But does acknowledging that we live in law’s memory mean that we will forever dwell in the past? Eternally bound to evil covenants that emptied law of humanity? If the history of the world and the history of law is full of such depravity, does the earth even have a future? This is where hope is important. In his book Pedagogy of Hope, Paulo Friere suggests that although hope alone is not enough to achieve liberation, without hope there is no future free from the brutality of the past.  So, as we acknowledge the past and its pain, trauma and atrocities, I know that we must also hopefully acknowledge epistemic possibilities. Decolonisation is a means by which we unveil a complete picture of the past, not to so that we shut ourselves in it forever, but so that we can truly break free from its patterns. Together we must hopefully acknowledge the possibility that the world will not be destroyed, that we will not destroy each other, but we must also make this future happen. And so I urge us to make this is a conference of hope, of joy, and action for legal education. We must be honest about where we are now, but we must also be clear and confident about where we want to go and what we need to do to get there. And we must be ready to do what this journey of hope requires of us. So that the world will not be destroyed, that we will not destroy each other…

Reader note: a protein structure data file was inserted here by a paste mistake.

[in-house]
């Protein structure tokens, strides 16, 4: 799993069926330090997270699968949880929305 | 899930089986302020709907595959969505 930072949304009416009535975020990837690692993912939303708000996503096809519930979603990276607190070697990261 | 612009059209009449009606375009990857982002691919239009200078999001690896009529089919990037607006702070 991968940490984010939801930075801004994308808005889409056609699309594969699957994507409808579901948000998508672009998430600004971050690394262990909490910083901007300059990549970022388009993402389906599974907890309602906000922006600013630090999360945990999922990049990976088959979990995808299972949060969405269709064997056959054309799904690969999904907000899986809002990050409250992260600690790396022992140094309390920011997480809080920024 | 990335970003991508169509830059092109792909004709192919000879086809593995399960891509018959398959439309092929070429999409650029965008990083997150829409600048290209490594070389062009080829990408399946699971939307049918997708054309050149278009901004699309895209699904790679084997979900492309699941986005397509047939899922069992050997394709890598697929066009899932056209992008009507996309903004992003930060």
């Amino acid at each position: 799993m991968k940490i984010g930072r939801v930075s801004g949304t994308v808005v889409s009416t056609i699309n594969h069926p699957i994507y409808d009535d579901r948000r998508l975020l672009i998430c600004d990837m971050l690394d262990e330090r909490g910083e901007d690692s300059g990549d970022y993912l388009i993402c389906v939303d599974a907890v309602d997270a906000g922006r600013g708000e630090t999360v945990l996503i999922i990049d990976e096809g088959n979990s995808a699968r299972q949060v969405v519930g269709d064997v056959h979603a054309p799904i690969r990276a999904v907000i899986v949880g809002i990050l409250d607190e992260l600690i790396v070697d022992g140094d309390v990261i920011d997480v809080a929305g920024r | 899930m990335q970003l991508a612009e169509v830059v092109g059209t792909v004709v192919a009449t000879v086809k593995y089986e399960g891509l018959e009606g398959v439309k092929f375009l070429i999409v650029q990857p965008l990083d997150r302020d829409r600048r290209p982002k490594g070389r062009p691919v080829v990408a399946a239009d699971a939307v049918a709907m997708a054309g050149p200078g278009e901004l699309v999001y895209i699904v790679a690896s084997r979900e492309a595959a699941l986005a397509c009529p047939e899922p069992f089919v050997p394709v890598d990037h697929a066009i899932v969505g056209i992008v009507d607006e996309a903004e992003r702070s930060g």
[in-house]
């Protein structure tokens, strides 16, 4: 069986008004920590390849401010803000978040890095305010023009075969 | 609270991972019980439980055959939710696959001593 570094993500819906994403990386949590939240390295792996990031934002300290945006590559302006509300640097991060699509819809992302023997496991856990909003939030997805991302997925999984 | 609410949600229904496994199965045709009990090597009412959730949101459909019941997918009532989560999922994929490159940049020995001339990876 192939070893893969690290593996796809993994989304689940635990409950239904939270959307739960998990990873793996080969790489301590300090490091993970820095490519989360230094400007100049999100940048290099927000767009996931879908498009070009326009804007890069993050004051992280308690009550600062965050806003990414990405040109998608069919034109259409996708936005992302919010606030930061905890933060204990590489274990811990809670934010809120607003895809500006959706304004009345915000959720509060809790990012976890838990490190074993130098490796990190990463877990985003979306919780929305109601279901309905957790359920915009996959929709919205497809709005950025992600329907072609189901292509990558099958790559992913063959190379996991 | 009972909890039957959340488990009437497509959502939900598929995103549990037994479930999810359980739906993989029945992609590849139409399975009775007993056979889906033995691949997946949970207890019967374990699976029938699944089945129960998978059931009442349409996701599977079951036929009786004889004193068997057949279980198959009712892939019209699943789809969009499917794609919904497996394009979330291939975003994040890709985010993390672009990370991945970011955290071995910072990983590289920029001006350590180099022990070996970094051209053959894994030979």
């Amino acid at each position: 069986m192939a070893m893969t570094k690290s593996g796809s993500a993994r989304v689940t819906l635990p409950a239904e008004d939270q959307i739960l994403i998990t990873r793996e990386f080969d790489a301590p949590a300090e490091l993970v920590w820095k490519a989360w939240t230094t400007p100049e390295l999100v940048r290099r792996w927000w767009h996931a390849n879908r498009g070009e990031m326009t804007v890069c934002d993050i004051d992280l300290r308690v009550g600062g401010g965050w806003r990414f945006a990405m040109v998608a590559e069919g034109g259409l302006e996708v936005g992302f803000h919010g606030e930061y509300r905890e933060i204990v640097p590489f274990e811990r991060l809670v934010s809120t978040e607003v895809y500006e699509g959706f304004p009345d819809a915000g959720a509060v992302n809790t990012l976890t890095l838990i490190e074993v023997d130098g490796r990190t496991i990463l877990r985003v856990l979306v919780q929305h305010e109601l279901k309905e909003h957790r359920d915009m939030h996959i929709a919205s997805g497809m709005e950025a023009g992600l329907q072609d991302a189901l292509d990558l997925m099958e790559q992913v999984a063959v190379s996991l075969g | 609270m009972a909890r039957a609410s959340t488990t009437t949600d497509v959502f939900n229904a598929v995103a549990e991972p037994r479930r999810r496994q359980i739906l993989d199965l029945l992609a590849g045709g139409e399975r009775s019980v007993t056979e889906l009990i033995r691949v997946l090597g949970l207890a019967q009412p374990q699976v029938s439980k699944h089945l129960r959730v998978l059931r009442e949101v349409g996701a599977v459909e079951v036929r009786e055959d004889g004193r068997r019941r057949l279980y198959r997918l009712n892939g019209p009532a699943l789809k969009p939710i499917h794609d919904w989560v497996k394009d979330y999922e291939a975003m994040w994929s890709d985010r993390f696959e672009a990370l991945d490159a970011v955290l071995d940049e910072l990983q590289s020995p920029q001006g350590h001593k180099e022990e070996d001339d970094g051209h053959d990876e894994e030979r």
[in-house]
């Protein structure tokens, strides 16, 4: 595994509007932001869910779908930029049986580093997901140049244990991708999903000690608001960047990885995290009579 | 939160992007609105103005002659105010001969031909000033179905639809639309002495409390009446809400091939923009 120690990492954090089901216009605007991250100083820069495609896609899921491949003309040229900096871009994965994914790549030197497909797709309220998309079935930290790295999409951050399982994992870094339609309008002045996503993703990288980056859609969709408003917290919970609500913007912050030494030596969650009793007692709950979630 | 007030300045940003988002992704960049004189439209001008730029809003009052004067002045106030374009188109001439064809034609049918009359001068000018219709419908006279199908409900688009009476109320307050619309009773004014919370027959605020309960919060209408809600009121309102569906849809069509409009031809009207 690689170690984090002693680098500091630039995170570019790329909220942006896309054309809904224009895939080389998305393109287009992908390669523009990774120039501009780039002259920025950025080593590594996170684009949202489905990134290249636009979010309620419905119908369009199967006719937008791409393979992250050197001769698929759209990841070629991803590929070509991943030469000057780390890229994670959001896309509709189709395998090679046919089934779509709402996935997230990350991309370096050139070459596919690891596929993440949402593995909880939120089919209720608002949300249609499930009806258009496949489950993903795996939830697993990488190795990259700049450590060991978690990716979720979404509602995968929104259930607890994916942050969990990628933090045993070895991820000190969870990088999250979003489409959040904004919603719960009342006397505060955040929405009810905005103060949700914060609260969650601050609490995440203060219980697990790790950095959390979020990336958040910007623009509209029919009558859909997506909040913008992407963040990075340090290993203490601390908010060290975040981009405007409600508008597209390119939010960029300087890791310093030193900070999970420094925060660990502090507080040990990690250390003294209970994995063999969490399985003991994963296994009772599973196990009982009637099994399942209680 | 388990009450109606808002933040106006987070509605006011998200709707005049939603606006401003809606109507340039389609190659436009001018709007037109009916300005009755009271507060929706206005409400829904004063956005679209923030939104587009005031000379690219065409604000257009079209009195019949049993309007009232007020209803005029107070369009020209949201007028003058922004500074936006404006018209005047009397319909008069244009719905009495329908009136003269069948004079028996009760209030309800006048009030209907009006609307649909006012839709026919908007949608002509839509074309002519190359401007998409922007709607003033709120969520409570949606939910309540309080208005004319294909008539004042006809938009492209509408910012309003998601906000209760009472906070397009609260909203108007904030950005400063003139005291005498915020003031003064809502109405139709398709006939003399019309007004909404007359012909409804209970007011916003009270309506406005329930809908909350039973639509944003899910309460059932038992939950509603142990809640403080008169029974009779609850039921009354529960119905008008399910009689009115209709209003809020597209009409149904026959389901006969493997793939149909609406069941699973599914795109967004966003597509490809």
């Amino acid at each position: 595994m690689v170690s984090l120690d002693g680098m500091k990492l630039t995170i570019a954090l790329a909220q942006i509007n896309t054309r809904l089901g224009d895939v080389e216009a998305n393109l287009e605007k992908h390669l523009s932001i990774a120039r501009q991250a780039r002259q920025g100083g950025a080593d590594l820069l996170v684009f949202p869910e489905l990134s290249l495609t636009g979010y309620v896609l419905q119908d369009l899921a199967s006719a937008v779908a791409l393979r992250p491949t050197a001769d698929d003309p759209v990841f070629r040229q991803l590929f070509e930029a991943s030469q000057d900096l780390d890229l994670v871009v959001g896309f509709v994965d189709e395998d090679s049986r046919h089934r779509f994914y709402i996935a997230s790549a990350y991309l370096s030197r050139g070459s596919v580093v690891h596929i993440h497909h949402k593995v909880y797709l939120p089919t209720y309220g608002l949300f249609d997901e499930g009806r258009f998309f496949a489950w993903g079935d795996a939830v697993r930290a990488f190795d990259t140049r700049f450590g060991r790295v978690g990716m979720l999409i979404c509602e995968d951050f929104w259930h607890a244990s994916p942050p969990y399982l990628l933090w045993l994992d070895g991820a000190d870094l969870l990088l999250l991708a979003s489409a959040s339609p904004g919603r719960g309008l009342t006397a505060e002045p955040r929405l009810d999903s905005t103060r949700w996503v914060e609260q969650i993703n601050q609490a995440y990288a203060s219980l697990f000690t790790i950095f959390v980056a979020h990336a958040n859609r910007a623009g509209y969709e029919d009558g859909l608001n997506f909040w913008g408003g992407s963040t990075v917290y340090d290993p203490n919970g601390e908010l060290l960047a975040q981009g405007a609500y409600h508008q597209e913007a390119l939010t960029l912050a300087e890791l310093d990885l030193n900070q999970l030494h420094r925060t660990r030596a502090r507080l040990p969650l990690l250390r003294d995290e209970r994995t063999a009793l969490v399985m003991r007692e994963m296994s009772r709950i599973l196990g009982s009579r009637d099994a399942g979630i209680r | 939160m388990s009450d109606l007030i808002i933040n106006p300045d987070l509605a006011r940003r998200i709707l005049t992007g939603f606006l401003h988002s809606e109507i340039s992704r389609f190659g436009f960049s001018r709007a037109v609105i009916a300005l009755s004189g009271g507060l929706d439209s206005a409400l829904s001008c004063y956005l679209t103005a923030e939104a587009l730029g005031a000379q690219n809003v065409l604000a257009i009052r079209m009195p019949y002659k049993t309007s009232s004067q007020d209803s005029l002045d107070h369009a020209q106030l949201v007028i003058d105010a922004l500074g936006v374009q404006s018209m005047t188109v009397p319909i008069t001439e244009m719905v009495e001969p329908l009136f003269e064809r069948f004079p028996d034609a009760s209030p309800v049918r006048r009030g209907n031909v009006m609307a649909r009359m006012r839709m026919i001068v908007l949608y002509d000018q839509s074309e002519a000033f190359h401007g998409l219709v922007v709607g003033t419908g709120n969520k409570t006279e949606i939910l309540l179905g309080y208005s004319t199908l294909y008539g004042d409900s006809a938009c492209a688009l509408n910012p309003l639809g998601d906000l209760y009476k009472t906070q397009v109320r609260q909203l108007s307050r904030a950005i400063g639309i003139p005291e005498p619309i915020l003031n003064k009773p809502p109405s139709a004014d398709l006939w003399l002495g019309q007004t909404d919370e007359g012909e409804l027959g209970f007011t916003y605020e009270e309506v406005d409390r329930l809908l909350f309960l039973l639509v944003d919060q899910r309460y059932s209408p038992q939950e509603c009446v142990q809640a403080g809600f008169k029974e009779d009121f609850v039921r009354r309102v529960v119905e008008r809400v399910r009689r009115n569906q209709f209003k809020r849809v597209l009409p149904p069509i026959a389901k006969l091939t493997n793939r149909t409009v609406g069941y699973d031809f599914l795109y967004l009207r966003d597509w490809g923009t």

So I welcome you once again into this physical and epistemic space. Please engage. Please be respectful of each other and each other’s experiences and knowledges. Academic kindness is such a beautiful thing. And if the universe is willing and the earth still smiles on us, we will gather again soon for more hopeful conversations about the future.

Before I introduce the next speaker, I want to leave you with an amalgamated quotation from Starhawk and Arundhati Roy

‘Another world is possible!’ … Another world is also necessary, for this one is unjust, unsustainable, and unsafe. It’s up to us to envision, fight for, and create that world, a world of freedom, real justice, balance, and shared abundance, a world woven in a new design… Another world is not only possible, she is on her way. On a quiet day, I can hear her breathing.’

Today, in this room, in this space, with you all … I can hear her breathing.